Kohen - First Aliya - 16 p'sukim - 9:1-16
Aharon's OLAH was the ram, reminding us of AKEIDAT YITZCHAK. No sin associated with that. (Olah is not always about sin.) Our CHATAT was a goat, reminding us of our former collective sin of the selling of Yosef and deception of Yaakov with the help of the blood of a goat.
[SDT] The Kohen Gadol removes his gold garments before entering the Holy of Holies on Yom Kippur, because the accuser does not become the defender. Why then would we not make the same argument against Aharon's offering of a calf on the Mizbei'ach? Rashi indicates that the super-sensitivity involved here applies inside the Mikdash, but not outside (at the Altar).
Here's a general answer to this question and others. Horns from the bovine family of animals are not acceptable as a Shofar. On the other hand, look at these korbanot. The K.G. didn't enter "inward" with gold, but what greeted him inside was an ARON plated with gold, gold rings, gold covered poles, a solid gold lid, and K'RUVIM of gold. Bottom line: G-d is the Boss. If He commands us to use gold, we use it. If He says no, we don't. Calf, cow, yes, no. Fine with us. Yes AND no, just as G-d commands. Apply your own logic and do what you decide is best - WRONG. Not up to us. Halacha tells us what is appropriate.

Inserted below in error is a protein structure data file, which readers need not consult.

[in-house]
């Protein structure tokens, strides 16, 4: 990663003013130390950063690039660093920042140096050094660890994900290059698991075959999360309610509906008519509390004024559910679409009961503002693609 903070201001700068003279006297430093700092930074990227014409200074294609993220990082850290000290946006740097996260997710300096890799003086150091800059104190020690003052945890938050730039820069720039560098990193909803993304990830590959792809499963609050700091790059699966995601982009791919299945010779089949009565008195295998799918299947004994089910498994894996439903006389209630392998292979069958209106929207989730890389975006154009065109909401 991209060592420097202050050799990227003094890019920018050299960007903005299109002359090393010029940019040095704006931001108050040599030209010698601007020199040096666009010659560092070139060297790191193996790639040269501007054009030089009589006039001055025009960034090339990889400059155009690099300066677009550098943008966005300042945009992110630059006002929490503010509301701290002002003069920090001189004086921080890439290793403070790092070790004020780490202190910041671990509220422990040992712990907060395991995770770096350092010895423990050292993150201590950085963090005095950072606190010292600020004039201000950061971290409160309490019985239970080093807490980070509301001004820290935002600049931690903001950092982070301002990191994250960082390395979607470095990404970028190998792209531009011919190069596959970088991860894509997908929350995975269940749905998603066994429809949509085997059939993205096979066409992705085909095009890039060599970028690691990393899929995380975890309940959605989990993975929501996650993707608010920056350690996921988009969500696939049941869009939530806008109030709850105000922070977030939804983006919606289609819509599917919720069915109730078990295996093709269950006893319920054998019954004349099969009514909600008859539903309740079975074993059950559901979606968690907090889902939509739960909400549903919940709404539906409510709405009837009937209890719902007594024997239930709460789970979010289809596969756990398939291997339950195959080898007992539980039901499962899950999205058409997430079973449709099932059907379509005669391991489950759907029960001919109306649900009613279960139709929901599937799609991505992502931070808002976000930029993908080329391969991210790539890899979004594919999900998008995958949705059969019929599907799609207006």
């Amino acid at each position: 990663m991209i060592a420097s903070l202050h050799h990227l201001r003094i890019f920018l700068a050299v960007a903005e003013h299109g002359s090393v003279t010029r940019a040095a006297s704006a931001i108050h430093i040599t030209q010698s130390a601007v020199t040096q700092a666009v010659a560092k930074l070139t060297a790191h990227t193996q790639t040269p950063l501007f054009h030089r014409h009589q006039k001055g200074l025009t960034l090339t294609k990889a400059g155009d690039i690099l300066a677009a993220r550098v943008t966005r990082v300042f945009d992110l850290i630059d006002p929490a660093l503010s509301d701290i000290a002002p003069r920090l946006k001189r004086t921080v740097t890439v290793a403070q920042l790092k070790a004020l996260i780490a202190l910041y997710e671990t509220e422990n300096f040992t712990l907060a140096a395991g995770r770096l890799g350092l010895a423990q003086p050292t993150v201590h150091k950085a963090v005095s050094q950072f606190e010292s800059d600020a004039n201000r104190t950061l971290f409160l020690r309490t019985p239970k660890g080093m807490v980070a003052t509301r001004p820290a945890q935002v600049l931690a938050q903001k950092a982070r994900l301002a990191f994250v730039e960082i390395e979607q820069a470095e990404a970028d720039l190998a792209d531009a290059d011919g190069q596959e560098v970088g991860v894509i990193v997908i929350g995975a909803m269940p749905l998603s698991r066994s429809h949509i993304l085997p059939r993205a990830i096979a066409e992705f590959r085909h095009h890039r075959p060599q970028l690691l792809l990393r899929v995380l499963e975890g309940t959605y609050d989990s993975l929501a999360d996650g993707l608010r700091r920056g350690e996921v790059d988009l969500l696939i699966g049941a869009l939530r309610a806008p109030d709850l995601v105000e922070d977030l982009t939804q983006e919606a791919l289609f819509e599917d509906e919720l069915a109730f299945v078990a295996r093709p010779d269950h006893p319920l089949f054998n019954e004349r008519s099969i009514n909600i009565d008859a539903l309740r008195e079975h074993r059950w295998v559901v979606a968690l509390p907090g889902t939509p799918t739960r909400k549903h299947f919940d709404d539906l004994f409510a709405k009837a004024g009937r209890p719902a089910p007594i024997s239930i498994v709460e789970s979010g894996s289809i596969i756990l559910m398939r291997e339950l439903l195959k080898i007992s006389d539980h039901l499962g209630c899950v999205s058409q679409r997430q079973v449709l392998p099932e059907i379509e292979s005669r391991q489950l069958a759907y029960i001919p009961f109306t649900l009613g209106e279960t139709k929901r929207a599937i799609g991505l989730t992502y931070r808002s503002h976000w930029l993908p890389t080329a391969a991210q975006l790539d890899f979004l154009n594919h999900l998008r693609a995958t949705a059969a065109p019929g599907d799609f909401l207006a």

[SDT] Many commentaries say that the Eighth Day was Rosh Chodesh Nissan. This means that the seven preparatory days began in Adar. There is, however, another possibility: The inauguration of the Mishkan began on Rosh Chodesh and the Eighth Day was the 8th of Nissan. What supports this idea is the opinion that the people who approached Moshe about their being TAMEI for the first Pesach (a year out of Mitzrayim). There is a tradition that they were Misha'el and Eltzafon who tended to the bodies of Nadav and Avihu. This could work out only if the Eighth Day was the 8th of Nissan.
The Torah spelled YADAV, his hands, without the second YUD, making the word resemble YADO, his hand. From here comes the tradition of the kohanim holding their two hands together as one during Birchat Kohanim.